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Reimagining Transportation in Mercer County and Ocean County

Exciting transportation projects are underway in communities across Mercer and Ocean County. With 2022 right around the corner, we’re reimagining the different ways to improve walking, biking, driving, and taking public transit in our region. Here’s the lowdown on three initiatives that inspire and excite us.

  1. Rail and Other Modes – Princeton, NJ
  2. Autonomous Vehicles for Urban Transit – Trenton, NJ
  3. Improved Walkability and Safety – Little Egg Harbor, NJ

Rail and Other Modes – Princeton, NJ

This month, NJ TRANSIT released a preliminary study for improvements along the Princeton ‘Dinky’ Rail Line. The ‘Dinky’ is a two-car train that runs back and forth on a 2.7-mile-long track between Princeton rail station on Alexander Street and the main Northeast Corridor (NEC) rail line at Princeton Junction station. The trip currently takes about 6 minutes in each direction, with no stops between Princeton  station and Princeton Junction station—it is said to be the shortest commuter rail service in the USA. As the Dinky faces challenges with declining ridership and some much-needed vehicle upgrades, NJ TRANSIT is taking this opportunity to evaluate the corridors potential for expansion and upgrades to better meet peoples’ changing travel needs.

The study presents opportunities for multimodal use and improved local and regional connections for bus and rail transit, and pedestrian, bicycle, and micromobility use. The four alternatives are as follows:

  • Alternative 1: A roadway with embedded rail that can support both rail and rubber-tired transit vehicles.
  • Alternative 2: A stand-alone rail corridor with a parallel roadway for rubber-tired tram and/or bus service.
  • Alternative 3: A roadway with a guideway that could support a rubber-tired tram and buses.
  • Alternative 4: A no build option that continues to use the existing Arrow III cars or similar rail vehicle. No new stations would be considered under this alternative.


Princeton ‘Dinky’ Corridor could potentially improve multimodal transportation access. Source: NJ TRANSIT

The preliminary study also included a survey that ran between May and June 2021 to learn more about the perceived opportunities and challenges for the Dinky. Of the 1300 responses, the following were identified by respondents as the most important needs:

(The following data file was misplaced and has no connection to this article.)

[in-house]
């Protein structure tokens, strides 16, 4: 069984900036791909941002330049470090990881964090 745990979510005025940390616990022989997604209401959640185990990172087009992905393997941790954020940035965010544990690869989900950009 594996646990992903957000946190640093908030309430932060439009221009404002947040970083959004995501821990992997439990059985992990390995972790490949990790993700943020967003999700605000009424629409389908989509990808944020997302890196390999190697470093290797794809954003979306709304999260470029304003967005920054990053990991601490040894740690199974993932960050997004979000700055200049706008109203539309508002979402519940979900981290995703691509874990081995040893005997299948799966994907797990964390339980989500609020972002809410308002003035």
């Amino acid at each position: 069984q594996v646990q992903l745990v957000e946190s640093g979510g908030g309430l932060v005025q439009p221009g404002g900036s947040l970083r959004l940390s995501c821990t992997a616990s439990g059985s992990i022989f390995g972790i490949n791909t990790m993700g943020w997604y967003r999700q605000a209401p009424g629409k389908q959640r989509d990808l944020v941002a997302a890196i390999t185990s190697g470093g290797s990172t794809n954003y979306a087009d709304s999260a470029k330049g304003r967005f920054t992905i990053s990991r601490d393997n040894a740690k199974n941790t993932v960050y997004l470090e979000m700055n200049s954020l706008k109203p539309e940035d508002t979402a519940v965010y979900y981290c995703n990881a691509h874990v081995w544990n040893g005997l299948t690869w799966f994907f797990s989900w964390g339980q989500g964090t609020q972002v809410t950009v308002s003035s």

• Improved reliability
  • Improved frequency
  • Access to Downtown Princeton and other key locations

Additionally, responses showed an increased interest in bicycle and pedestrian connections. NJ TRANSIT says that it will consider this while developing the final plan for the Princeton Dinky corridor.

Want to get involved? Community members are called to provide their feedback on the four alternatives through this 5-minute survey. The survey is up until December 29, 2021. Interested parties are encouraged to stay engaged in upcoming virtual meetings, project status updates, and other news releases. You can find more information on the project here.


Autonomous Vehicles for Urban Transit – Trenton, NJ

Have you ever imagined a world with all-electric, self-driving bus transit? Trenton could get New Jersey’s first autonomous vehicle (AV) transit micro-transit system after the Governor’s office put out a call for a “Request for Expressions of Interest” (RFEI) for companies who could potentially design, build, and run the system.

The concept is called Trenton MOVES (Mobility & Opportunity: Vehicles Equity System) and is being developed by the Governor’s Office, NJDOT, the City of Trenton, and Princeton University. It is in its early stages—no funding or final plans have been approved yet. The state is asking for a system that would use a fleet of 100 electric powered, self-driving autonomous vehicles that could transport people on demand. Riders would call for a ride with a smartphone app or from one of 60 kiosks in Trenton and on the outskirts of the city. Though different in scope, we have seen on-demand, electric micro transit systems in Texas (“Rapid” in Arlington, TX) and Brooklyn (“Optimus Ride” in Brooklyn, NY), as well as in Norway, Finland, Estonia, Greece, and the Netherlands.